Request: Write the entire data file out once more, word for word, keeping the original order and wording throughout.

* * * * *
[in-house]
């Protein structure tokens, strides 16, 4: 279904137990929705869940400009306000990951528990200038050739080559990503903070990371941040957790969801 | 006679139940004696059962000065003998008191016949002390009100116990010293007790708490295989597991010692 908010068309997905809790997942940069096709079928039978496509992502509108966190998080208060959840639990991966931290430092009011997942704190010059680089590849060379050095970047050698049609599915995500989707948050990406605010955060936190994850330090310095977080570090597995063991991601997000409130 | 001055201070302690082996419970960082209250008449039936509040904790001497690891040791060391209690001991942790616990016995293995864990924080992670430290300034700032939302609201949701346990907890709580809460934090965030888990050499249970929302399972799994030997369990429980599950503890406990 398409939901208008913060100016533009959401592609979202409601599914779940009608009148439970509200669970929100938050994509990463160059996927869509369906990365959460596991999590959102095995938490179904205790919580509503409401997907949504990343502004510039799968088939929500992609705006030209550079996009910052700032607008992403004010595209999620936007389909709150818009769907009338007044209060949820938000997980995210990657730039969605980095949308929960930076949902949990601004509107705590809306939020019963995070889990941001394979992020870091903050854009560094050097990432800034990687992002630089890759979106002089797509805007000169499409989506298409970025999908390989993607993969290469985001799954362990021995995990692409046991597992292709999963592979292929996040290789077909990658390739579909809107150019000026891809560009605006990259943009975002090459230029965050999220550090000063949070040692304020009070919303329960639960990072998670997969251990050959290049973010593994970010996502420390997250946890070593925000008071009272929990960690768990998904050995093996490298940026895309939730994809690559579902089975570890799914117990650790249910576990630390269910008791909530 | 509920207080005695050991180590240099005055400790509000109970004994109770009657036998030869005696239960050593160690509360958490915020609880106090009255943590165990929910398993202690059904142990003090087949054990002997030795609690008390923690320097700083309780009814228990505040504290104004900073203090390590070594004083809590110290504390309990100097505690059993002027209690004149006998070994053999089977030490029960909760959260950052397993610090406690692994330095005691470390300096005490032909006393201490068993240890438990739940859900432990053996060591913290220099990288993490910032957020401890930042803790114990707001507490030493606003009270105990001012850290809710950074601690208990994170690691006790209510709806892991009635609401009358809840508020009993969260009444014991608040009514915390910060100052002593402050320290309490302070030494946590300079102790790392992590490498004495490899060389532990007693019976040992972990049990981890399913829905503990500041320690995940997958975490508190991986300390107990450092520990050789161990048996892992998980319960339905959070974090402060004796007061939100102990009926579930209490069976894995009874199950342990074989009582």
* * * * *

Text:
[in-house]
């Protein structure tokens, strides 16, 4: 279904137990929705869940400009306000990951528990200038050739080559990503903070990371941040957790969801 | 006679139940004696059962000065003998008191016949002390009100116990010293007790708490295989597991010692 908010068309997905809790997942940069096709079928039978496509992502509108966190998080208060959840639990991966931290430092009011997942704190010059680089590849060379050095970047050698049609599915995500989707948050990406605010955060936190994850330090310095977080570090597995063991991601997000409130 | 001055201070302690082996419970960082209250008449039936509040904790001497690891040791060391209690001991942790616990016995293995864990924080992670430290300034700032939302609201949701346990907890709580809460934090965030888990050499249970929302399972799994030997369990429980599950503890406990 398409939901208008913060100016533009959401592609979202409601599914779940009608009148439970509200669970929100938050994509990463160059996927869509369906990365959460596991999590959102095995938490179904205790919580509503409401997907949504990343502004510039799968088939929500992609705006030209550079996009910052700032607008992403004010595209999620936007389909709150818009769907009338007044209060949820938000997980995210990657730039969605980095949308929960930076949902949990601004509107705590809306939020019963995070889990941001394979992020870091903050854009560094050097990432800034990687992002630089890759979106002089797509805007000169499409989506298409970025999908390989993607993969290469985001799954362990021995995990692409046991597992292709999963592979292929996040290789077909990658390739579909809107150019000026891809560009605006990259943009975002090459230029965050999220550090000063949070040692304020009070919303329960639960990072998670997969251990050959290049973010593994970010996502420390997250946890070593925000008071009272929990960690768990998904050995093996490298940026895309939730994809690559579902089975570890799914117990650790249910576990630390269910008791909530 | 509920207080005695050991180590240099005055400790509000109970004994109770009657036998030869005696239960050593160690509360958490915020609880106090009255943590165990929910398993202690059904142990003090087949054990002997030795609690008390923690320097700083309780009814228990505040504290104004900073203090390590070594004083809590110290504390309990100097505690059993002027209690004149006998070994053999089977030490029960909760959260950052397993610090406690692994330095005691470390300096005490032909006393201490068993240890438990739940859900432990053996060591913290220099990288993490910032957020401890930042803790114990707001507490030493606003009270105990001012850290809710950074601690208990994170690691006790209510709806892991009635609401009358809840508020009993969260009444014991608040009514915390910060100052002593402050320290309490302070030494946590300079102790790392992590490498004495490899060389532990007693019976040992972990049990981890399913829905503990500041320690995940997958975490508190991986300390107990450092520990050789161990048996892992998980319960339905959070974090402060004796007061939100102990009926579930209490069976894995009874199950342990074989009582």